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Abortions in U.S. are safe but some state laws pose risks, report says

WASHINGTON — Abortions in the U.S. are very safe but getting one without facing delays and false medical information depends on where women live, says a broad examination of the nation's abortion services.

Friday's report from the National Academies of Science, Engineering and Medicine shows abortion increasingly is performed early in pregnancy, when it's safest. The risk of maternal death is higher from tonsillectomies, colonoscopies and childbirth, according to the independent panel, which advises the government on scientific issues.

While state restrictions may be intended to reduce overall abortions, the panel said those barriers can reduce the quality of care for women who undergo the procedure by preventing them from receiving the type of abortion that best meets their needs in a timely, equitable, science-based manner.

Among the examples cited in the report: Missouri and four other states require waiting 72 hours after mandated abortion counseling. Large studies show abortion doesn't lead to breast cancer, contrary to patient information provided by five states including Kansas. Fourteen states require a medically unnecessary pre-abortion ultrasound, and 17 require that all methods, even the abortion pill mifepristone, be offered in clinics that meet hospital-like standards.

"Clearly some of the regulations are having a real impact on quality," said panel co-chair Dr. Helene Gayle, a public health specialist and president of Chicago Community Trust.

The findings echo previous safety reports and a 2016 Supreme Court ruling that gutted a sweeping Texas anti-abortion law by citing medically unnecessary limits. States have tested the limits of abortion law since it was legalized in 1973 and as the methods to provide it have evolved.

Supreme Court strikes down Texas abortion law 02:44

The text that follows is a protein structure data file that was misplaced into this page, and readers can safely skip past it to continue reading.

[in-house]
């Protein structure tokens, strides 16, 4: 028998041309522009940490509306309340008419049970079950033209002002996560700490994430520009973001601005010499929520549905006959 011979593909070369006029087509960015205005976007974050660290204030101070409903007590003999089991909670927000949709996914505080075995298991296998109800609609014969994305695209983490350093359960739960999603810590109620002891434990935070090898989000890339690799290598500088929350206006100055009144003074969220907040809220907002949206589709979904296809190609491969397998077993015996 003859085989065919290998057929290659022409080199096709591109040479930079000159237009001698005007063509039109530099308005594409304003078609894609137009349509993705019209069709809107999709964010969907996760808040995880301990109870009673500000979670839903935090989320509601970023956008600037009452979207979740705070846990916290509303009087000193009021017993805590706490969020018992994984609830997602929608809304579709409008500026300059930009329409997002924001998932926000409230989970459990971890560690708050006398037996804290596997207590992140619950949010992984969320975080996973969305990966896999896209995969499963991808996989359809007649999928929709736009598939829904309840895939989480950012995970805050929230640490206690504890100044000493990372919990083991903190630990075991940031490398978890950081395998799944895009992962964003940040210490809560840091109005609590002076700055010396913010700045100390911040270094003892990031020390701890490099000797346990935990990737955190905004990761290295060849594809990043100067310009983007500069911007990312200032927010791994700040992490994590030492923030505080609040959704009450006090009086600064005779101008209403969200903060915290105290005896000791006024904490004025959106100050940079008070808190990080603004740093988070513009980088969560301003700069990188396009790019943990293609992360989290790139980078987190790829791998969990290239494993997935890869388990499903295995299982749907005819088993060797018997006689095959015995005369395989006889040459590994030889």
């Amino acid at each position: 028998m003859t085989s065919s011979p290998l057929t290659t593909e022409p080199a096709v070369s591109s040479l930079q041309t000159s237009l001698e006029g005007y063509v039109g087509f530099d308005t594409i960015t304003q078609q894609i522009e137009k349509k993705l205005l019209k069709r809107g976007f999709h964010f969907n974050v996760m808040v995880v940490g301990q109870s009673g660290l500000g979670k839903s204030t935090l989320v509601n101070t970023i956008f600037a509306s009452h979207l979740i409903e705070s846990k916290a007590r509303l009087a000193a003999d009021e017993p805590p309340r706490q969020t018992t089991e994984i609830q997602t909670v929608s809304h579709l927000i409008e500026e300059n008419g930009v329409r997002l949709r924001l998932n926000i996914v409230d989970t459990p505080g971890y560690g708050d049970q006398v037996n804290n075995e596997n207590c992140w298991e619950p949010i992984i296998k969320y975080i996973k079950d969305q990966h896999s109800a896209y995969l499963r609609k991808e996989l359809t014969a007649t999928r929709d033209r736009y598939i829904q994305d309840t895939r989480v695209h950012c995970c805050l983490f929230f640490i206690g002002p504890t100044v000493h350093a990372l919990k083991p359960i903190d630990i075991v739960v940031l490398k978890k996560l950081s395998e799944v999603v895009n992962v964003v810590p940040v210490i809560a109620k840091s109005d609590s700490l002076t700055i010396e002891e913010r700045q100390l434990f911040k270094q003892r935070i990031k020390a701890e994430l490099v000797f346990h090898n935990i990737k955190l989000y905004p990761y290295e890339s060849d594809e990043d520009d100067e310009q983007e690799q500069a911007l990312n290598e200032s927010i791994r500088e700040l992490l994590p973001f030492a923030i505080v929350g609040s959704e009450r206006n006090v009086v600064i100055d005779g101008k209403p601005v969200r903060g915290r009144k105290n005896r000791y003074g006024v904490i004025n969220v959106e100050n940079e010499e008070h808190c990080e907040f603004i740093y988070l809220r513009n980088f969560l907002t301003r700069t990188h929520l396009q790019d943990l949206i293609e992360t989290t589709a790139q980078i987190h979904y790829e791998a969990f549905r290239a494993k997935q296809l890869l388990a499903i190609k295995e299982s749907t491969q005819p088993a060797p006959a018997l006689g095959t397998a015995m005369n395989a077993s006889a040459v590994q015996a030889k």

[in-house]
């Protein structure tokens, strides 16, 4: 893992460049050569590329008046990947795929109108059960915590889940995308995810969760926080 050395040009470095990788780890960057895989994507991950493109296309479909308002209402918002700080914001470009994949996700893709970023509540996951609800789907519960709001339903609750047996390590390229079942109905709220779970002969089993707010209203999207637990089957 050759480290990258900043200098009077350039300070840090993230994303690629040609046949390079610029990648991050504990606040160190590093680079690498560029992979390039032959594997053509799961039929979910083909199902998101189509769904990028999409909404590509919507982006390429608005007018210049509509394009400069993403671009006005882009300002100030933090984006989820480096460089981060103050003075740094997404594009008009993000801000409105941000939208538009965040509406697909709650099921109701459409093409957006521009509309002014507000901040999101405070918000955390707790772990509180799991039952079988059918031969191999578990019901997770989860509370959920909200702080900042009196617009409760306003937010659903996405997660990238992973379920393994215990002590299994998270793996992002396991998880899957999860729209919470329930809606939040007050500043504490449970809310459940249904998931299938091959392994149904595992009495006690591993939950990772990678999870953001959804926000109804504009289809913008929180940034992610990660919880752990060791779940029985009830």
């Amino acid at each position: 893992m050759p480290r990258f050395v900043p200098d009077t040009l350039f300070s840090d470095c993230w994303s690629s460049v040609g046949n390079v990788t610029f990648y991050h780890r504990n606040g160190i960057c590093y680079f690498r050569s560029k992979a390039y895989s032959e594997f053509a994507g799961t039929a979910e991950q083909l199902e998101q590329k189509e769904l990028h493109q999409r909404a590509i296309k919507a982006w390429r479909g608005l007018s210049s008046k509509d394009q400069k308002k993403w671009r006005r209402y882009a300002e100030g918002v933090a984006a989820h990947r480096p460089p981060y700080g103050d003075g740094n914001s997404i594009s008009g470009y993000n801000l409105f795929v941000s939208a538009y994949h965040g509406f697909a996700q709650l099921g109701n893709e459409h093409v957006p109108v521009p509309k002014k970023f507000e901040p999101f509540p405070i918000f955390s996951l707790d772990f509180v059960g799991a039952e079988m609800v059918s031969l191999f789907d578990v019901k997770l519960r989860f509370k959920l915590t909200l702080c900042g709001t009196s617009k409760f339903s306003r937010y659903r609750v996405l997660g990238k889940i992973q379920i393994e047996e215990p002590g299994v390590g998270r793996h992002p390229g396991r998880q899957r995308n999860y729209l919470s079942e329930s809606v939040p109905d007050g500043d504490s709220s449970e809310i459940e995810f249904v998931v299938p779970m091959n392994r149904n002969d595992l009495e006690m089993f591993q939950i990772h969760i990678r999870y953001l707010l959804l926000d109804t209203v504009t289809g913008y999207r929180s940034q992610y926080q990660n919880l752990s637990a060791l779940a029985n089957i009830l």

Here is the report's snapshot of the state of abortion care:

Abortions, and providers, are dropping

The abortion rate dropped from about 29 per 1,000 women of reproductive age in 1980 to about 15 in 2014. Better contraception, fewer unintended pregnancies and state restrictions may have played a role, the report said.

Ninety percent are performed by 12 weeks, and a growing number far earlier as more women are turning to medical abortions (abortion pills).

Most women seeking abortions are low-income, Gayle noted.

At the same time, 25 states have five or fewer abortion clinics and a handful, including Mississippi, have only one, the panel found. About 17 percent of women travel more than 50 miles to obtain an abortion.

Immediate and long-term safety

Bleeding and cramping are expected side effects, but serious complications including infection and hospitalization are very rare, the panel found.

Long-term, "abortions do not increase the risk of breast cancer and abortions have no effect on future mental health issues including depression, anxiety or PTSD," said panel co-chair Dr. Ned Calonge of the University of Colorado.

Nor do they affect future fertility or other pregnancy outcomes with one potential exception: Studies link multiple abortions, two or more, with increased risk that an eventual first birth is premature.

Provider requirements

Most abortions can be provided safely in office-based settings, the panel concluded. A physician is not required for the two methods of early abortion, including a medical abortion; they can be performed by other trained providers including nurse-practitioners, midwives and physicians assistants.

Other abortion procedures used in the second trimester require more specialized skills. Additionally, like with any outpatient procedure, increased sedation used with more invasive methods requires appropriate equipment and trained staff, said the report, which was funded by six private foundations.

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